retrieving the cooperative imperative

The biggest challenges facing us today are climate change and environmental degradation. The current pandemic is a symptom of these situations. These are complex issues without simple answers or explanations, because with complex problems the relationship between cause and effect is only seen after the fact. As H.L Mencken stated, “Explanations exist; they have existed for all time; there is always a well-known solution to every human problem — neat, plausible, and wrong.” Thinking in terms of neat and plausible answers only feeds the post-truth machines.

The best way forward is through cooperation and the engagement of a diverse set of human abilities. Cooperation is freely sharing among equals in order to benefit the greater whole. Hierarchies, such as those found in most institutions and organizations are useless in the face of complexity. As Yaneer Bar-Yam explains in Complexity Rising, hierarchies have diminishing usefulness as complexity increases.

Climate change is a direct result of pursuing profit with no regard for what are known as ‘externalities’ — polluting our oceans, destroying forests, or decimating other species. The competition we see in markets is a game that does not live in reality but is based on the dreams of economists. But new thoughts for a cooperative, networked world are emerging from economists like Mariana Mazzucato.

“What we need is for this call to action to fundamentally change how we think about the governance of all organizations that produce value: how to organize dynamic government agencies outside static silos; how to rethink corporate governance structures so that they are more focused on the long term and they reward all the actors that help create profits; and how to listen to the movements in civil society — whether the green movement or those calling for better healthcare — to formulate the missions of the future that can drive innovation for the decades to come. The populist wave around the world is evidence that this will not succeed if it is not truly participatory, allowing different voices to come to the table, and to negotiate healthier deals, creating an economy that is more innovative, sustainable, and inclusive. I believe it is very difficult, but truly possible.” —Mission critical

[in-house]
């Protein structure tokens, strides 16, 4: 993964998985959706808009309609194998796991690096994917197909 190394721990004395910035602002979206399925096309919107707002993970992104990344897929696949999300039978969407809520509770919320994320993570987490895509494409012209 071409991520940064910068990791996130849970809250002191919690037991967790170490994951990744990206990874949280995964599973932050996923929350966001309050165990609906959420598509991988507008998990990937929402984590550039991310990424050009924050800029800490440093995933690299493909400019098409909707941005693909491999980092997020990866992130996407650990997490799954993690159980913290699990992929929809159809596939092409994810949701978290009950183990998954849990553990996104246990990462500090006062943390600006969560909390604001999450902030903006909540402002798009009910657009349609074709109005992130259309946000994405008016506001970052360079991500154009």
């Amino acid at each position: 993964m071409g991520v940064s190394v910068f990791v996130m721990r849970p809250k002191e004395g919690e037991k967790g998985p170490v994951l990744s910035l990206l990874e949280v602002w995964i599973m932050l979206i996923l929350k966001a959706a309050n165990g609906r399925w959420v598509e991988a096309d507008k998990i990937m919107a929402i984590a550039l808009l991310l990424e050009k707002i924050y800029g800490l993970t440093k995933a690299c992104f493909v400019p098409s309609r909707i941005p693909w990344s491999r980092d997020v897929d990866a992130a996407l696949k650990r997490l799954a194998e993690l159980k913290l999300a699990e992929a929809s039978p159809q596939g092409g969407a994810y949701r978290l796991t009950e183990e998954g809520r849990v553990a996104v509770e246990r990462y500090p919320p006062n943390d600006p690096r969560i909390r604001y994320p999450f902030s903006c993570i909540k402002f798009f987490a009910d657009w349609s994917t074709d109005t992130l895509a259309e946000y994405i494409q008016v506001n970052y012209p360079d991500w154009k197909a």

Mazzucato goes on to show how markets and business must change.

“The climate crisis is also a public-health crisis. Global warming will cause drinking water to degrade and enable pollution-linked respiratory diseases to thrive. According to some projections, 3.5 billion people globally will live in unbearable heat by 2070. Addressing this triple crisis requires reorienting corporate governance, finance, policy, and energy systems toward a green economic transformation. To achieve this, three obstacles must be removed: business that is shareholder-driven instead of stakeholder-driven, finance that is used in inadequate and inappropriate ways, and government that is based on outdated economic thinking and faulty assumptions.” —Avoiding a Climate Lockdown

There is an emerging — often feminine — voice leading us to a cooperative future. Our patriarchal systems for the past centuries ignored 50% of the population. We need all of our best minds to cooperate and work on facing our challenges of adapting to climate change and cleaning up our messes. The market form can no longer dominate our societies. Neither can the institutional form of dictatorships and totalitarian states address these complex challenges.

If you are in government — increase diversity.

If you run a business — pay a living wage so people more willingly cooperate.

If you want to save the environment — engage young people.

It’s time to cast off the vestiges of male-dominated, control-oriented systems of domination. We are all on this planet together and it’s now our prisoner’s dilemma.

Evolutionary Game Theory, as put forth by Professor Christoph Adami, backs up our need to cooperate.

“We found evolution will punish you if you’re selfish and mean. For a short time and against a specific set of opponents, some selfish organisms may come out ahead. But selfishness isn’t evolutionarily sustainable.” —Prof. Christoph Adami

retrieving the cooperative imperative

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